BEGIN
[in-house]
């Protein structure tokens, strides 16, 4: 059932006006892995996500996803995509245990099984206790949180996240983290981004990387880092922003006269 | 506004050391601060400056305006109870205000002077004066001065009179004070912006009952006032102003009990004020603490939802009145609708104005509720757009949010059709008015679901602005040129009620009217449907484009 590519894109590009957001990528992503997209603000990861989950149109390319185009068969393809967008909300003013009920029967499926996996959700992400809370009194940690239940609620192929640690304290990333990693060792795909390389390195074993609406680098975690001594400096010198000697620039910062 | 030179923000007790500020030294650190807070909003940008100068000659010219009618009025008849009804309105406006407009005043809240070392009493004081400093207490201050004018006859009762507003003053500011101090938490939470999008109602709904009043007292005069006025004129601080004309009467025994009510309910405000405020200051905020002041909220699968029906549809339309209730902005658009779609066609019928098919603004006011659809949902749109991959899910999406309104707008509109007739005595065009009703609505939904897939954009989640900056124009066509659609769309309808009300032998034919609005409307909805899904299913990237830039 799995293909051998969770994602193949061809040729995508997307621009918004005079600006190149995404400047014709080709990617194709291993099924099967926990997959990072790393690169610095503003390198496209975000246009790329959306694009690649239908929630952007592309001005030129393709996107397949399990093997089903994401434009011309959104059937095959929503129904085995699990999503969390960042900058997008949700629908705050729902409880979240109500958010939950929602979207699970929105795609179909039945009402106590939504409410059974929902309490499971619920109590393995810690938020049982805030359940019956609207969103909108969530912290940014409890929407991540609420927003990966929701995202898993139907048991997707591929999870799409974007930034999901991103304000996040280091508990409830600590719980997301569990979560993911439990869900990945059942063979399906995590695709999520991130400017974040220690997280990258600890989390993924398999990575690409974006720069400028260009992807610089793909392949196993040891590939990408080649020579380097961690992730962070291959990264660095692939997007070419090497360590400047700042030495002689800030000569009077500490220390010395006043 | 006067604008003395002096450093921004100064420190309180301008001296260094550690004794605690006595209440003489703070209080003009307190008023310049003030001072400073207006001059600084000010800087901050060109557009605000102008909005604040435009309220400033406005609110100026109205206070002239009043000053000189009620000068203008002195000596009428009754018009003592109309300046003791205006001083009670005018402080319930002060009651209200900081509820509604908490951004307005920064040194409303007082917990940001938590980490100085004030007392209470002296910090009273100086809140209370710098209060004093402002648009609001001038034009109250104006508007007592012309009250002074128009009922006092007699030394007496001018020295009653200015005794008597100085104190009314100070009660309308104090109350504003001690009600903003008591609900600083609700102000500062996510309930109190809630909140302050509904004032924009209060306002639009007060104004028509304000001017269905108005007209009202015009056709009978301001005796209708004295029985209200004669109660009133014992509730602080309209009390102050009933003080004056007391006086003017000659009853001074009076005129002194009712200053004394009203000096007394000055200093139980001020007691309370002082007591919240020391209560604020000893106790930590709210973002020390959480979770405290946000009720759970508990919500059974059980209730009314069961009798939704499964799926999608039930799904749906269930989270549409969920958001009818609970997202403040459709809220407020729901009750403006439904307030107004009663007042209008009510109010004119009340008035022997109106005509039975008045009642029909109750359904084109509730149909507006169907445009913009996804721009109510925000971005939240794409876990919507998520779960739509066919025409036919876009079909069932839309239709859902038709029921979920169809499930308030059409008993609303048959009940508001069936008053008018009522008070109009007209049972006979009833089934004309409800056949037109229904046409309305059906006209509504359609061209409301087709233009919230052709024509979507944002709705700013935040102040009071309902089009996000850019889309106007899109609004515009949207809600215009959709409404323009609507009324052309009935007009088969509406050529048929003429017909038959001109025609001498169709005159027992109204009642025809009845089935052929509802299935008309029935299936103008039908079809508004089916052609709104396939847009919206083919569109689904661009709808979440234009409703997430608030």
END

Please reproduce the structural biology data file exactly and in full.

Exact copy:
[in-house]
């Protein structure tokens, strides 16, 4: 059932006006892995996500996803995509245990099984206790949180996240983290981004990387880092922003006269 | 506004050391601060400056305006109870205000002077004066001065009179004070912006009952006032102003009990004020603490939802009145609708104005509720757009949010059709008015679901602005040129009620009217449907484009 590519894109590009957001990528992503997209603000990861989950149109390319185009068969393809967008909300003013009920029967499926996996959700992400809370009194940690239940609620192929640690304290990333990693060792795909390389390195074993609406680098975690001594400096010198000697620039910062 | 030179923000007790500020030294650190807070909003940008100068000659010219009618009025008849009804309105406006407009005043809240070392009493004081400093207490201050004018006859009762507003003053500011101090938490939470999008109602709904009043007292005069006025004129601080004309009467025994009510309910405000405020200051905020002041909220699968029906549809339309209730902005658009779609066609019928098919603004006011659809949902749109991959899910999406309104707008509109007739005595065009009703609505939904897939954009989640900056124009066509659609769309309808009300032998034919609005409307909805899904299913990237830039 799995293909051998969770994602193949061809040729995508997307621009918004005079600006190149995404400047014709080709990617194709291993099924099967926990997959990072790393690169610095503003390198496209975000246009790329959306694009690649239908929630952007592309001005030129393709996107397949399990093997089903994401434009011309959104059937095959929503129904085995699990999503969390960042900058997008949700629908705050729902409880979240109500958010939950929602979207699970929105795609179909039945009402106590939504409410059974929902309490499971619920109590393995810690938020049982805030359940019956609207969103909108969530912290940014409890929407991540609420927003990966929701995202898993139907048991997707591929999870799409974007930034999901991103304000996040280091508990409830600590719980997301569990979560993911439990869900990945059942063979399906995590695709999520991130400017974040220690997280990258600890989390993924398999990575690409974006720069400028260009992807610089793909392949196993040891590939990408080649020579380097961690992730962070291959990264660095692939997007070419090497360590400047700042030495002689800030000569009077500490220390010395006043 | 006067604008003395002096450093921004100064420190309180301008001296260094550690004794605690006595209440003489703070209080003009307190008023310049003030001072400073207006001059600084000010800087901050060109557009605000102008909005604040435009309220400033406005609110100026109205206070002239009043000053000189009620000068203008002195000596009428009754018009003592109309300046003791205006001083009670005018402080319930002060009651209200900081509820509604908490951004307005920064040194409303007082917990940001938590980490100085004030007392209470002296910090009273100086809140209370710098209060004093402002648009609001001038034009109250104006508007007592012309009250002074128009009922006092007699030394007496001018020295009653200015005794008597100085104190009314100070009660309308104090109350504003001690009600903003008591609900600083609700102000500062996510309930109190809630909140302050509904004032924009209060306002639009007060104004028509304000001017269905108005007209009202015009056709009978301001005796209708004295029985209200004669109660009133014992509730602080309209009390102050009933003080004056007391006086003017000659009853001074009076005129002194009712200053004394009203000096007394000055200093139980001020007691309370002082007591919240020391209560604020000893106790930590709210973002020390959480979770405290946000009720759970508990919500059974059980209730009314069961009798939704499964799926999608039930799904749906269930989270549409969920958001009818609970997202403040459709809220407020729901009750403006439904307030107004009663007042209008009510109010004119009340008035022997109106005509039975008045009642029909109750359904084109509730149909507006169907445009913009996804721009109510925000971005939240794409876990919507998520779960739509066919025409036919876009079909069932839309239709859902038709029921979920169809499930308030059409008993609303048959009940508001069936008053008018009522008070109009007209049972006979009833089934004309409800056949037109229904046409309305059906006209509504359609061209409301087709233009919230052709024509979507944002709705700013935040102040009071309902089009996000850019889309106007899109609004515009949207809600215009959709409404323009609507009324052309009935007009088969509406050529048929003429017909038959001109025609001498169709005159027992109204009642025809009845089935052929509802299935008309029935299936103008039908079809508004089916052609709104396939847009919206083919569109689904661009709808979440234009409703997430608030």